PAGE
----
f. investigation of complaints, suspected suspicious transactions and research for service improvement;
g. prevention or detection of crime;
h. disclosure as required by law;
i. as a source of information and data for transport and other services in general; and
j. other related purposes.

As you can see, that's a very wide-ranging remit - and point 7.j. is basically a catch-all for any scenario not specifically mentioned. Also bear in mind that Octopus cards can be linked to the user's credit card, which adds another organization collecting all of that data.

On the flip side, Oyster may be used anonymously - so there isn't a requirement to link it to your identity, at least for its payment uses.

A local Hong Kong blogger remarked earlier this year that "Hong Kong residents do not seem overly concerned with Octopus related privacy issues". Most apparently feel that the benefits of Octopus outweigh the potential privacy issues. One wonders if the same attitude to smart cards will happen any time soon in the U.S. and U.K., where fear of RFID is rife.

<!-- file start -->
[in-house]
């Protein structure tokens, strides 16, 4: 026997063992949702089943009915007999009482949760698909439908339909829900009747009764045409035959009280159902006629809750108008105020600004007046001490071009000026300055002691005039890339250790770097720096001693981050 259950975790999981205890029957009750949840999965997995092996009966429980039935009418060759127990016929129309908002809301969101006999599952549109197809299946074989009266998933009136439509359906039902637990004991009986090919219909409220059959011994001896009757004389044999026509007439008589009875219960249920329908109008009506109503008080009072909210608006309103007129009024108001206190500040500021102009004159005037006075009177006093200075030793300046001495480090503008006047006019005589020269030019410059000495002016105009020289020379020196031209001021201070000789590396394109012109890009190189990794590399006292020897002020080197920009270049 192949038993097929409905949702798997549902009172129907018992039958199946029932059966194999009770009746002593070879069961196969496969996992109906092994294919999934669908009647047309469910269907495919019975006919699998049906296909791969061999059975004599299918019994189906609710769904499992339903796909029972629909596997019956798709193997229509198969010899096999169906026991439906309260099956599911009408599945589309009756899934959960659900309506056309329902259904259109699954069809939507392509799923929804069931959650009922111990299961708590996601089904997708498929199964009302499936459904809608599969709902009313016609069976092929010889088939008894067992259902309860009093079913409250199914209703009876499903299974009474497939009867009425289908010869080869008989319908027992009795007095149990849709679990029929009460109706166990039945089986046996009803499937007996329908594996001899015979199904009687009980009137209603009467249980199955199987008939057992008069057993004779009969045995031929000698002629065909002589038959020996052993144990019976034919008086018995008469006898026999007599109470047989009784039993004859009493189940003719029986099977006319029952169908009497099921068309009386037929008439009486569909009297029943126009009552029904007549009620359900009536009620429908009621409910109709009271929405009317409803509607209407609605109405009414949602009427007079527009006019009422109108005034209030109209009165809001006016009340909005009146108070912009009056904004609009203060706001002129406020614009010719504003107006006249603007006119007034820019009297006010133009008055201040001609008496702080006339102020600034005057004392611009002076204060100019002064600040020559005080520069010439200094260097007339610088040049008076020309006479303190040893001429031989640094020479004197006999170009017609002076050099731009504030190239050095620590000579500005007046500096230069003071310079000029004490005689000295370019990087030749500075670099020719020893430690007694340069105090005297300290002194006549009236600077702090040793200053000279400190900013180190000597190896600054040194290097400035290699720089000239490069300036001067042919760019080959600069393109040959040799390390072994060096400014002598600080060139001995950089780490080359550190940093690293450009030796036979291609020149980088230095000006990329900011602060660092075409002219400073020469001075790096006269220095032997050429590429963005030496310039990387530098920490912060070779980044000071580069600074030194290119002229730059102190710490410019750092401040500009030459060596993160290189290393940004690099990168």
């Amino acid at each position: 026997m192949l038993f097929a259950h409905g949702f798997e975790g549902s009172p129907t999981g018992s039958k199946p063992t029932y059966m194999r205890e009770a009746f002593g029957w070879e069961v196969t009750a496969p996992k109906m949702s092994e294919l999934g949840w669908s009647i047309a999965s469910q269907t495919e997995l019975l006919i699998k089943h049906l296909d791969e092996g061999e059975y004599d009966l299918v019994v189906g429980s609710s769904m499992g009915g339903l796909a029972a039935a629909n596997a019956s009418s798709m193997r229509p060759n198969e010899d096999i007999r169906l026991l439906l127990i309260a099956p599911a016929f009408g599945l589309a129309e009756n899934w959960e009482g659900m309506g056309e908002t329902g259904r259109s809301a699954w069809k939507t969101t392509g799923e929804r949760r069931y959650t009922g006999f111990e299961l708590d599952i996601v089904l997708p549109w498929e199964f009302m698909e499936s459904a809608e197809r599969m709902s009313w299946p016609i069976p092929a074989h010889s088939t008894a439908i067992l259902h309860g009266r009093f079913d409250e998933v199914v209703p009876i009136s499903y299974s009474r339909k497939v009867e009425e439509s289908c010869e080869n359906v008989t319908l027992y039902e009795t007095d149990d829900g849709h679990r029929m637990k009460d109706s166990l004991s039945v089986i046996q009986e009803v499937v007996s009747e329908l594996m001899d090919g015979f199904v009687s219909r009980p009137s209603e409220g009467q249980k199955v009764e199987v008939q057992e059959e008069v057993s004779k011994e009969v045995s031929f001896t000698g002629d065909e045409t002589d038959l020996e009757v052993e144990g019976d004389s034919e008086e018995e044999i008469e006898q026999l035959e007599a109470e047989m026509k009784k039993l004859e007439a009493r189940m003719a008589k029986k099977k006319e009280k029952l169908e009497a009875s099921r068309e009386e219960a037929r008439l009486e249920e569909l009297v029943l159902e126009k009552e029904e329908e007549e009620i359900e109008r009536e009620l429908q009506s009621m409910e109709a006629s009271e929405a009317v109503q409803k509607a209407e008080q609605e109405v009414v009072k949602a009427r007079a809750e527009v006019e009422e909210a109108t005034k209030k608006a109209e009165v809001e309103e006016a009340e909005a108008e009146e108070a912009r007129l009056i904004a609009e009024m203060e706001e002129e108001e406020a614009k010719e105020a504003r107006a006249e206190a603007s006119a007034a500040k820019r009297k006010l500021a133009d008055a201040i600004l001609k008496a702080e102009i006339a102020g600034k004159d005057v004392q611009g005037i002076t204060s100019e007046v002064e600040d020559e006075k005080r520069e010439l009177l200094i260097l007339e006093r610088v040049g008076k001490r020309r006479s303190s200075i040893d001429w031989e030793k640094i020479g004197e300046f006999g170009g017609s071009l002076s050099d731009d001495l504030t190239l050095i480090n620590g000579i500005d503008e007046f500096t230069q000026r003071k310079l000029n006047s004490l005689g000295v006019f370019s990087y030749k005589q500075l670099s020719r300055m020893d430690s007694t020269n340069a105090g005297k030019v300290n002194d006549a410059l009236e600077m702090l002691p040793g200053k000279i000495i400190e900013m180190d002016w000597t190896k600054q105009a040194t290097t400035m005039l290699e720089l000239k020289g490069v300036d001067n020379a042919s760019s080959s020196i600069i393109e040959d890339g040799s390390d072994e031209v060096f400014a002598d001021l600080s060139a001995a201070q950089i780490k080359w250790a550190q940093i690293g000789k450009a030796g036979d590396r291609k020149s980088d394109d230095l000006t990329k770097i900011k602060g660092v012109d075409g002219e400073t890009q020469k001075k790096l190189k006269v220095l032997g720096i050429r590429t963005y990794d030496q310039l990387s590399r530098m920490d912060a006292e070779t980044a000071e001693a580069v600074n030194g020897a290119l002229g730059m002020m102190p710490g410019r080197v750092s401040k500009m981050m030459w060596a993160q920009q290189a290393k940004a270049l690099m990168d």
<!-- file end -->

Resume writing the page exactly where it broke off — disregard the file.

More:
Images: Fragrant Harbour; herenthere08; Studio H (Chris)


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  1. Octopus can be used anonymously, too, while there are also personalized versions with personal information.

    Posted by: joe | September 2, 2009 11:41 PM



  2. a person can have multiple cards. so a person can use one for only linked-to-ID activity, and another (or more) for non-IDed activity. many people have at least 2 cards.

     Posted by: Kiran Denniz Author Profile Page | September 3, 2009 12:09 AM



  3. I've got few of these cards in my possession, all anonymous, purchased at MTR (subway) station. I chose not to attach any credit card #s to them.